INSIDERNJ’S WHO’S UP AND WHO’S DOWN: Week of Murphy’s State of the State

Jennifer Holdsworth with Pete Buttigieg.


Phil Murphy

He already has a substantial portion of the progressive movement behind him. The endorsement of Essex County Executive Joe DiVincenzo – first hat tipped by InsiderNJ in The Return of Brendan Gill – signified the sitting Democratic governor’s sew-up of the northern county party establishment, and certain smothering of a GN3 organization opponent (see below).

Pete Buttigieg

U.S. Senator Cory Booker’s (D-NJ) exit from the presidential contest leaves Buttigieg (pictured above with New Jersey’s own Jennifer Holdsworth, the candidate’s national fundraiser), onstage as the last-standing, young, mid-sized city mayor candidate, proving more durable than his New Jersey rival. Their narratives were not dissimilar (from April of last year): Standing in an old converted Studebaker factory in South Bend, Indiana, Mayor Pete Buttigieg made his case for the presidency in part by emphasizing hometown service as a major asset, a day after U.S. Senator Cory Booker (D-NJ) launched his own prez campaign in Newark, mostly using another kicked around old factory town as a set-piece for his powers to revivify America. 

Jeff Van Drew

The Benedict Arnold incumbent pulled substantial Republican support into his corner this week, including that of state Senator Mike Testa (R-1), proving the power of President Donald J. Trump’s endorsement of his candidacy.

Dick Codey

The former Governor stayed ahead of the power curve this week when he endorsed former Vice President Joe Biden for Prez. Word is that the party establishment, a segmented and scarred dinosaur whose head seems detached from its tail, will eventually lumber around to backing Biden. Codey’s early endorsement put him in the vanguard.

Michael Muller

The veteran succcessful Democratic Party operative speared the job of NJ political director for the presidential campaign of former New York Mayor Michael Bloomberg, helping haul valuable fellow hands Ray Ferraioli and Axel Owen.


Cory Booker

He ran an ebullient race for president, but couldn’t ever put together a coherent plan of attack to break through a fairly unimpressive cast of other Democratic characters. It’s over. For now. Now he must trudge onward in the United States Senate, potentially to the acquisition of more grounded substance and gravitas, and conceivably a future, elder statesman run for prez.

Jim Keady

The perennial progressive candidate must handle a campaign crisis in the aftermath of a candidates’ forum wherein audience members excoriated Keady over an offensive email he sent to women. Now numerous Democrats want him to withdraw from the contest.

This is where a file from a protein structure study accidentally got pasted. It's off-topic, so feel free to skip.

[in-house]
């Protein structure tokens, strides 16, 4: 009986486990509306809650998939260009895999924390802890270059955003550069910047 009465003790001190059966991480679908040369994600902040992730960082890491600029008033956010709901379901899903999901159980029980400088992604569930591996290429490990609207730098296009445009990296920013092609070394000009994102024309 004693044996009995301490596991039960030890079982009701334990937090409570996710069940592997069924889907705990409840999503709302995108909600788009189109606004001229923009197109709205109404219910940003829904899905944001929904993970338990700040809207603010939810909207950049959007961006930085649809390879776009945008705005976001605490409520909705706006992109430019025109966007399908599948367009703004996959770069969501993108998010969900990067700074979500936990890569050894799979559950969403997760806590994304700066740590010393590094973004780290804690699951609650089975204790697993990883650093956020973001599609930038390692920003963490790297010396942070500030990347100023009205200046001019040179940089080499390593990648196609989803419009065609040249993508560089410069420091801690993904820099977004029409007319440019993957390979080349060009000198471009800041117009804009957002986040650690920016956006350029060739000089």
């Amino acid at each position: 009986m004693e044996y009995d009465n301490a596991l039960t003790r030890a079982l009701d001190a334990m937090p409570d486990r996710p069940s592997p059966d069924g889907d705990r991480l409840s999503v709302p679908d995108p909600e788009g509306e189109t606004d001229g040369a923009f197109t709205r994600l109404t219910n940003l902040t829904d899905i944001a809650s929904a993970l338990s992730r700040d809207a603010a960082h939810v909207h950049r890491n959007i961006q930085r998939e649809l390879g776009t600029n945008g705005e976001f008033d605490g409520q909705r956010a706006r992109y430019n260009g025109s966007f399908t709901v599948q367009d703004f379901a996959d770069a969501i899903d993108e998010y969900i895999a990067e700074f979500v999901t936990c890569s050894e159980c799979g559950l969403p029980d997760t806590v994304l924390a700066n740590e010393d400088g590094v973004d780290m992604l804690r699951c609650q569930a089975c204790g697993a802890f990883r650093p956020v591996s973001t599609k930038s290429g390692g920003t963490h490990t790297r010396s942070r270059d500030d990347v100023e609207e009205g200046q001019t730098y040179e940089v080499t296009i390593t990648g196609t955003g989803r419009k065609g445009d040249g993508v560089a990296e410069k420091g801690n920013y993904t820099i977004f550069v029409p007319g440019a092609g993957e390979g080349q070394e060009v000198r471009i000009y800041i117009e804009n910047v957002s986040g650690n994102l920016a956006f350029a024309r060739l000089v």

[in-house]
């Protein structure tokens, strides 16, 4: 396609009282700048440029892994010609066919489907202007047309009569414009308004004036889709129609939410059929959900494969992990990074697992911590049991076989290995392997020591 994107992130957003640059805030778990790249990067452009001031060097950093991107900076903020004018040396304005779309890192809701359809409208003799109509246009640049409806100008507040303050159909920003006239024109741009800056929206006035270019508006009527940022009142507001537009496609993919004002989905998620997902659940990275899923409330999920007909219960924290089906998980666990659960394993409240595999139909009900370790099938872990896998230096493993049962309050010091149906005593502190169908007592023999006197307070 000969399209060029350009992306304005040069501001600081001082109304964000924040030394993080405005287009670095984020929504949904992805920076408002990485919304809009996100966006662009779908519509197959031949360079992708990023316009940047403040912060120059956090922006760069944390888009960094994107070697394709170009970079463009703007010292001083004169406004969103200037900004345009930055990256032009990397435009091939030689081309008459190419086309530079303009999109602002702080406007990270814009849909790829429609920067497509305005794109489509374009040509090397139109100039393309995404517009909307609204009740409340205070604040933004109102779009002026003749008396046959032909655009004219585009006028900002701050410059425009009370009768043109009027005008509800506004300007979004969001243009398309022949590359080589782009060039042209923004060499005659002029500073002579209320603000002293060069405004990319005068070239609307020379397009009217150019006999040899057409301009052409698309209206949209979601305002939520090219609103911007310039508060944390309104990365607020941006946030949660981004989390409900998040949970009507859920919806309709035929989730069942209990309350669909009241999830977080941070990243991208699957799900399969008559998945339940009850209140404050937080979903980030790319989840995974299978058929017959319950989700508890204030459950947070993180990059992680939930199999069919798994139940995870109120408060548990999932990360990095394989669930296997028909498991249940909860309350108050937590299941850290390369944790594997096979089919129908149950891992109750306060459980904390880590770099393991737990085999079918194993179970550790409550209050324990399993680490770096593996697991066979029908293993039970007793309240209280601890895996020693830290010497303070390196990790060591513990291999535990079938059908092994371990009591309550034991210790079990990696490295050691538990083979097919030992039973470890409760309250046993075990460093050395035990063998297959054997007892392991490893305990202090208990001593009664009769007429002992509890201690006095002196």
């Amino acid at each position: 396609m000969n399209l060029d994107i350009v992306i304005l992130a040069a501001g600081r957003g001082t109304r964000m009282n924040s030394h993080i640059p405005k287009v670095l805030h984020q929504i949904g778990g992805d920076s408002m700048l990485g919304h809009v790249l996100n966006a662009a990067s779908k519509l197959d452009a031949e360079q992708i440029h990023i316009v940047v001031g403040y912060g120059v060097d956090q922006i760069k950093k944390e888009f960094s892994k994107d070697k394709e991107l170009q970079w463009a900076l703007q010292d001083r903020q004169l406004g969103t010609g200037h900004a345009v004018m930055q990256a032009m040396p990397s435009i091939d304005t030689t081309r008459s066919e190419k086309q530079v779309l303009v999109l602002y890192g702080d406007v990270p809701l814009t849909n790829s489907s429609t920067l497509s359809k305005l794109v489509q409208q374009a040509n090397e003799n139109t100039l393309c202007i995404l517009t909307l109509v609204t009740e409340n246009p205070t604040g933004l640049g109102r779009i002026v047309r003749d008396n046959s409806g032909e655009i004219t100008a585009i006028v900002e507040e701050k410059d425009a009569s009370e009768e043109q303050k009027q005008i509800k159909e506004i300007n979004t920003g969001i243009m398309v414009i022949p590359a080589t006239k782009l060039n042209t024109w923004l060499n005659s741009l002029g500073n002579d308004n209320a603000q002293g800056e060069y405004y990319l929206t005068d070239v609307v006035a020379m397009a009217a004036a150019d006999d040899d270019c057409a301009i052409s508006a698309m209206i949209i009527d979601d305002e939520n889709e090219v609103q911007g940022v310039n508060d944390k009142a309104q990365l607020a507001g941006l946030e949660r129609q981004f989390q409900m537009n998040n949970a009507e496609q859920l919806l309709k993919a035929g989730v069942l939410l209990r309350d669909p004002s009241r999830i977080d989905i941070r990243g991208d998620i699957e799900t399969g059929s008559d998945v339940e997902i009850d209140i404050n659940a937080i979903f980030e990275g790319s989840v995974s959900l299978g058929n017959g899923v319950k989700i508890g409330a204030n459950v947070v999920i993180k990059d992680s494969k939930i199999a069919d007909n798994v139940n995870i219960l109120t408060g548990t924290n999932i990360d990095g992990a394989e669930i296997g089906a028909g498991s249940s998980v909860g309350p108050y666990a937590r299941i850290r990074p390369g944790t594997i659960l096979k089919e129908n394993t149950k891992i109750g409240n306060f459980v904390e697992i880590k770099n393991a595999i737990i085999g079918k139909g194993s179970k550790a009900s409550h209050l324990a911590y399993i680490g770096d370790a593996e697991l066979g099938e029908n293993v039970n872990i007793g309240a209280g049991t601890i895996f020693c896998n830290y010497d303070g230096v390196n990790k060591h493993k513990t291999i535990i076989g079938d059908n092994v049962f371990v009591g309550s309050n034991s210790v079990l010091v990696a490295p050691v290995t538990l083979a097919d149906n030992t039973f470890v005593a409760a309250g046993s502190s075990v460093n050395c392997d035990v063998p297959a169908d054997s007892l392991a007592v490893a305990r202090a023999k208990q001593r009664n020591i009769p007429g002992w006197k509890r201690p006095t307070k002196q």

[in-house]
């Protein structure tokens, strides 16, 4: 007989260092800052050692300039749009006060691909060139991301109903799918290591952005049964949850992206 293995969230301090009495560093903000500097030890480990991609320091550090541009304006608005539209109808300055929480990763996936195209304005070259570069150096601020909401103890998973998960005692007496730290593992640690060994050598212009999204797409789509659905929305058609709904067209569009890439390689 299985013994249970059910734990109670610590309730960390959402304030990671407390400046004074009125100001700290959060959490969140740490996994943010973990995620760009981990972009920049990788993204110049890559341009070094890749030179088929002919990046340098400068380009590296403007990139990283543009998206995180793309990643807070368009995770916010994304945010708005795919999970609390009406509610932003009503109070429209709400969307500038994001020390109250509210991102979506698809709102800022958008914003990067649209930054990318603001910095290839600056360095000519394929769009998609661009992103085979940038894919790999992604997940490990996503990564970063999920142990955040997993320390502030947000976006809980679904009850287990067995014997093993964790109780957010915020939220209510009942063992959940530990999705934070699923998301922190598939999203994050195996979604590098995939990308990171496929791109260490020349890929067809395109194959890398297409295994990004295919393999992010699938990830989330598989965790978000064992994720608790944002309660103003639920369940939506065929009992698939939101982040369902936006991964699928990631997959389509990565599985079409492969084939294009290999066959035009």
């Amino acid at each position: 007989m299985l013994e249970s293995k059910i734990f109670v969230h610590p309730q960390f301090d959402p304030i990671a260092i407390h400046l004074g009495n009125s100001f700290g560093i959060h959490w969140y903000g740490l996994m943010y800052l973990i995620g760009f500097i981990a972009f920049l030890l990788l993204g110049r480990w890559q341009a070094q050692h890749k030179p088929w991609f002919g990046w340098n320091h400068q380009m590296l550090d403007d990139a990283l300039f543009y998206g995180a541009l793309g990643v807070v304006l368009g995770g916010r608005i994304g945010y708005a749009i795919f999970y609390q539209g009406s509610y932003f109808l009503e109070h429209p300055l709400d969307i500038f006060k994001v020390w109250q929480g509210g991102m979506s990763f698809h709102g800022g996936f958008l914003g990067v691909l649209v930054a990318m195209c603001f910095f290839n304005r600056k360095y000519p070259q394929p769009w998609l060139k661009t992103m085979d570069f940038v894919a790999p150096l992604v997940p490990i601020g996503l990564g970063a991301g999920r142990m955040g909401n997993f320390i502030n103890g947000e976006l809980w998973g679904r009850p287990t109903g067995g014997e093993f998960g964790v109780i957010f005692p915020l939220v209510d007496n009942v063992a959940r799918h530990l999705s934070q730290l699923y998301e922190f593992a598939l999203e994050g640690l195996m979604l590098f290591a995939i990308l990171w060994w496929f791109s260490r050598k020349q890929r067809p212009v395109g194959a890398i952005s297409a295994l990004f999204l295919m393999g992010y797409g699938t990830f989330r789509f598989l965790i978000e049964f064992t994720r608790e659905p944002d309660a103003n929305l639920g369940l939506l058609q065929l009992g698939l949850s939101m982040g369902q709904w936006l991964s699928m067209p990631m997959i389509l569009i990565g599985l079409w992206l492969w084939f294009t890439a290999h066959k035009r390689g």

Joe Lagana

The 38th District Senator ran afoul of Senate President Steve Sweeney (D-3) and Senate Majority Leader Loretta Weinberg (D-37) when he refused to be the 21st vote on the vaccine bill, and consequently lost his coveted judiciary committee assignment.

David Richter, et al

The Harvard-educated businessman looked to have such promise in his CD-2 congressional bid, and had shown an early willingness to scrap with incumbent Jeff Van Drew. But this week the anaconda coils  tightened as multiple GOP organizations and leaders began issuing support for Van Drew (among them Ocean County GOP Chairman Frank Holman), now a Republican.

George Norcross

The South Jersey Democratic Party Power Broker had promised a Democratic Primary in opposition to Murphy, but this week his chief longtime northern ally issued his endorsement of the GN3-reviled governor, adding insult to the injury caused by Essex County Democratic Committee Chairman LeRoy Jones’s end-of-2019 deal-cut with Democratic State Committee Chairman John Currie to decide party leadership without input from the South.

Brigid Harrison 

In a battle for the Democratic nomination in CD-2, the Montclair University Professor this week had to read in Politico about former Governor Chris Christie heading to the Bahamas for a football game-watch party organized by Norcross, whose several South Jersey party organizations back the professor in her pursuit of the 2nd District Congressional seat. As Harrison tries to define herself as a strong Democratic option in the primary, Norcross’ cozy man-cave island hop with Christie hardly helps.

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